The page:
John Emerson:

    I have no problem with the thesis that human language emerged from natural evolutionary processes, presumably on the basis of a prior analog system of animal communication and that specific phenotypic “adaptions”, (enlarged brain, descended larynx, etc.) were requisite for the emergence of symbolic, syntactically organized and semantically self-stabilized language. However, whatever the synergistic convergence of factors in its emergence, it does not follow that language is simply innate, (as opposed to species-specific), since it derives just as much from the exteriority of communications across the world as from the brain processes of its users. Further, to causally explain a capacity is obviously not to constitute a causal determinism of the exercise of that capacity, else that capacity is merely epiphenomenal rather than a genuine phenomenon, to be explained away. Once language emerges, it evolves together with the socio-cultural form of life in which it is embedded and which it mediates, and that evolution is not a case of natural selection rooted in genes. (Strange as it may seem to some,”meaning” is a non-causal relation, irreducible to material processes, although there are other ways in which it can be gotten at and “explained” non-reductively and criticized at its “roots”: e.g. cf. Wittgenstein.) And while I have no problem per se with the notion of a biological substrate to human social life, the socio-cultural form of human life does at the very least add on new “problem sets” (or conflicts and questions) that modify the expression of that biological substrate. (Actually, I would hold to Arnold Gehlen’s thesis that human beings are born organically deficient, that is, lacking in adequate functional specification of instincts due to the natural evolution of “excessive” instinctual “plasticity”, such that they require cultural structuration of their biological/instinctual potentials in order to acquire the behavioral adequacy and adaptive functionality that is pre-given, in large degree, for animals by their instinctual endowments.) At any rate, the main point here is that there are limits to the explanatory adequacy of naturalistic explanation in terms of efficient material causes that render efforts to totalize such explanations arguably, (i.e. normative-rationally), fallacious.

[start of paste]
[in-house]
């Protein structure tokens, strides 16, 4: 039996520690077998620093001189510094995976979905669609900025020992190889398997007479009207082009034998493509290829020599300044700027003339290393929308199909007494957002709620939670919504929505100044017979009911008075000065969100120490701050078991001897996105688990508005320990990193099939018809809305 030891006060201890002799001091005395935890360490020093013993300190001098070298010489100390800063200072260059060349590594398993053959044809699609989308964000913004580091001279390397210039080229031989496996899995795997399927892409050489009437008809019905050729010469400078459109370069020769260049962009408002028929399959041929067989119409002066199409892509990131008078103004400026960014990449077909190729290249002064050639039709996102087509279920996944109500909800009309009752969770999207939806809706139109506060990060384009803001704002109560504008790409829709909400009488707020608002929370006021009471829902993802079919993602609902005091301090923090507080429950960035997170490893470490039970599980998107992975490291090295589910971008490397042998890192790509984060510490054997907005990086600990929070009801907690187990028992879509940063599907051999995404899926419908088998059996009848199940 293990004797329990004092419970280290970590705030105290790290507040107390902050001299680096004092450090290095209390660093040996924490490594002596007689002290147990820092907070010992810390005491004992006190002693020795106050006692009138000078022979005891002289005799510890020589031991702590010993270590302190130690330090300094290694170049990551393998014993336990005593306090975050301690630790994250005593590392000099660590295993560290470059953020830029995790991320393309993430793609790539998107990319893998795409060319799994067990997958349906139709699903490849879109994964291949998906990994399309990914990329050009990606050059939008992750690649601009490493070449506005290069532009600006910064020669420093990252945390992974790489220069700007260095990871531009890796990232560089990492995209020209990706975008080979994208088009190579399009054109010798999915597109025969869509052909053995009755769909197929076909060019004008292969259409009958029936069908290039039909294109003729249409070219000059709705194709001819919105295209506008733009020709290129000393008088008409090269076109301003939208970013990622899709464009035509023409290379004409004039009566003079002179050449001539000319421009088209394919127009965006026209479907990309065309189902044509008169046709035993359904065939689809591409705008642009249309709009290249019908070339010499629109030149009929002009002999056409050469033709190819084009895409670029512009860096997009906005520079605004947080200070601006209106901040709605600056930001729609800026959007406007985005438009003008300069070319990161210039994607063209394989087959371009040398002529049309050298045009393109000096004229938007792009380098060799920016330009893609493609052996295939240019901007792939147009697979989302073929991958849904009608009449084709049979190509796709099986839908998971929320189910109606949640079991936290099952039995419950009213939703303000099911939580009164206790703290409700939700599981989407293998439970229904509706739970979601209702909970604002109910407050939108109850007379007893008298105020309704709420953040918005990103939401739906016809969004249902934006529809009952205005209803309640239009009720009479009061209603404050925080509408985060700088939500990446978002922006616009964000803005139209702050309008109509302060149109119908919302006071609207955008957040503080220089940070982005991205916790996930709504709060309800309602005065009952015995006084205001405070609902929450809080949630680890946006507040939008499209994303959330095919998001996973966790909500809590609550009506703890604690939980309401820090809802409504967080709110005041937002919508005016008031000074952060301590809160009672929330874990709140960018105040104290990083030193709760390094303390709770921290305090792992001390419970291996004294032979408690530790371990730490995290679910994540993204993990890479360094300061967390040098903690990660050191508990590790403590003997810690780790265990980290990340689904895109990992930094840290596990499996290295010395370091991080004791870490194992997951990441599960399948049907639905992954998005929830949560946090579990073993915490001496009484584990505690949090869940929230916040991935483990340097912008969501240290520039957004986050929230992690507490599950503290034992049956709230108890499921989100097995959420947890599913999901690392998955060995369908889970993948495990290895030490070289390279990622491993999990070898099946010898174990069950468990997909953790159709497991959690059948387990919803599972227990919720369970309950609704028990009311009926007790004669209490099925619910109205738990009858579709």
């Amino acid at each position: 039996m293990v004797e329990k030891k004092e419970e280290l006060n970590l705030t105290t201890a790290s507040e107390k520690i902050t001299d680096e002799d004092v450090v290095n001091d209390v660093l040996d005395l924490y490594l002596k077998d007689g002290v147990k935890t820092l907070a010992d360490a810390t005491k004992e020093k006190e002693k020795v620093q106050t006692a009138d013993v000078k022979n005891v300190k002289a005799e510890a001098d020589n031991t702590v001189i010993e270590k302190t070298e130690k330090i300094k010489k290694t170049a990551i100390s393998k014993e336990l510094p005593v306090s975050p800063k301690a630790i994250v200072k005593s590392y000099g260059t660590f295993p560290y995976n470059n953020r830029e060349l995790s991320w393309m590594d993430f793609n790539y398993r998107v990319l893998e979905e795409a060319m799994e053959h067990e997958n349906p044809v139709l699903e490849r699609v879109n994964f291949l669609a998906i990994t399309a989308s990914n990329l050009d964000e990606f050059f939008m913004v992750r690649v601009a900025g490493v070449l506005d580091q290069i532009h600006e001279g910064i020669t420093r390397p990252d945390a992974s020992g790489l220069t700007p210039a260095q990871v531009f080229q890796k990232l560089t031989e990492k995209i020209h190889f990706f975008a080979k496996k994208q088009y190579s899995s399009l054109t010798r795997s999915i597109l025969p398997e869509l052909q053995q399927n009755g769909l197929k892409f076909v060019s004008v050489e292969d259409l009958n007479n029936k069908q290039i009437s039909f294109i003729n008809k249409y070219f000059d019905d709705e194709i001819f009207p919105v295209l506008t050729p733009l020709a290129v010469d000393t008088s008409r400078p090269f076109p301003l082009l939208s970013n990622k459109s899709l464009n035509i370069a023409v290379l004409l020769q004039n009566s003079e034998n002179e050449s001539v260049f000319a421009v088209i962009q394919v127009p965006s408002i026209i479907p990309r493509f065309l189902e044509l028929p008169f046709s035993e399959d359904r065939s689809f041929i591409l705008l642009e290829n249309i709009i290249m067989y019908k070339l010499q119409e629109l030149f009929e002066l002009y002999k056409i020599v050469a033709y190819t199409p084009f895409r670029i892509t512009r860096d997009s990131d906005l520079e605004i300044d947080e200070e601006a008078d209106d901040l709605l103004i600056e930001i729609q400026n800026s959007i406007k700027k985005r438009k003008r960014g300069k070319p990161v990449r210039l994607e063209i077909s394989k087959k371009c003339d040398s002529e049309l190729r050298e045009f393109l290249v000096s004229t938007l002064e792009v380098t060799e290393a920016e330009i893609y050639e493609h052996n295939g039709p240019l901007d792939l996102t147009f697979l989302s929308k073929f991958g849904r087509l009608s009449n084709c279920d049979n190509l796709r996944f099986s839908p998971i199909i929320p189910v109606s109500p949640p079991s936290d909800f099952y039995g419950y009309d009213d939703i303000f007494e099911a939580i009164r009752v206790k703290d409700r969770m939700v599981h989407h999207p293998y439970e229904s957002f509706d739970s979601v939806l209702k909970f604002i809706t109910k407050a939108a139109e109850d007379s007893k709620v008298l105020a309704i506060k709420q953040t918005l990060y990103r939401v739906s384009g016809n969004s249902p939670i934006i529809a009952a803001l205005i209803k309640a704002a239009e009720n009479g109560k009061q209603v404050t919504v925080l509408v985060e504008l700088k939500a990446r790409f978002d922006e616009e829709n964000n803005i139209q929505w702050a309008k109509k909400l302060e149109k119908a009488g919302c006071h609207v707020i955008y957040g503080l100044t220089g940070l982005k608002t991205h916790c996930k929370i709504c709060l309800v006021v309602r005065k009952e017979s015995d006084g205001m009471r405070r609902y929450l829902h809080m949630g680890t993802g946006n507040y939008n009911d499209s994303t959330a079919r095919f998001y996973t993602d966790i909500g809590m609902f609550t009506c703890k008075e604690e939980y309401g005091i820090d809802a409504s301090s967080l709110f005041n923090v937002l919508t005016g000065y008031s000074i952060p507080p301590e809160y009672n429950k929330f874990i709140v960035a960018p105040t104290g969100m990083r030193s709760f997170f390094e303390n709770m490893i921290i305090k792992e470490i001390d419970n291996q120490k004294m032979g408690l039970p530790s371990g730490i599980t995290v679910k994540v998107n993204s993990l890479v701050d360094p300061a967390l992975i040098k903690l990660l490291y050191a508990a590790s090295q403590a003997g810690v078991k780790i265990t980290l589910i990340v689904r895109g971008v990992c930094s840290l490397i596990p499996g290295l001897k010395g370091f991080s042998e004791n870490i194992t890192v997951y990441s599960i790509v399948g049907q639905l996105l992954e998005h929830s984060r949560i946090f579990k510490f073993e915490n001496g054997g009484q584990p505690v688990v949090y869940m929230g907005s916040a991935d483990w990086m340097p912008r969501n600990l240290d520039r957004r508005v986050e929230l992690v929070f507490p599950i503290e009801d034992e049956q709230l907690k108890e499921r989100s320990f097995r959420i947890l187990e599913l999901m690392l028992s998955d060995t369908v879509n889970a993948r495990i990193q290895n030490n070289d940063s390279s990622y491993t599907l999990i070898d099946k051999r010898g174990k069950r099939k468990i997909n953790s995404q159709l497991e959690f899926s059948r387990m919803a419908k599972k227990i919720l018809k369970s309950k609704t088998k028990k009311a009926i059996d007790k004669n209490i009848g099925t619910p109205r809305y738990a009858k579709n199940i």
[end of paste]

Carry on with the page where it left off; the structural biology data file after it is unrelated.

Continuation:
jbark: There is no “dualism” showing up in my account, unless it be opposition to a crude, dogmatic and reductive monism. The only “dualism” appealed to is the (empirically well-warranted, I take it) one between language and reality and between the counterfacctual status of norms, which are anchored in the recognitions and agreements between language users and the empiricity of facts, which are agreed upon through the differentiation of normative frameworks.

    Paul W.: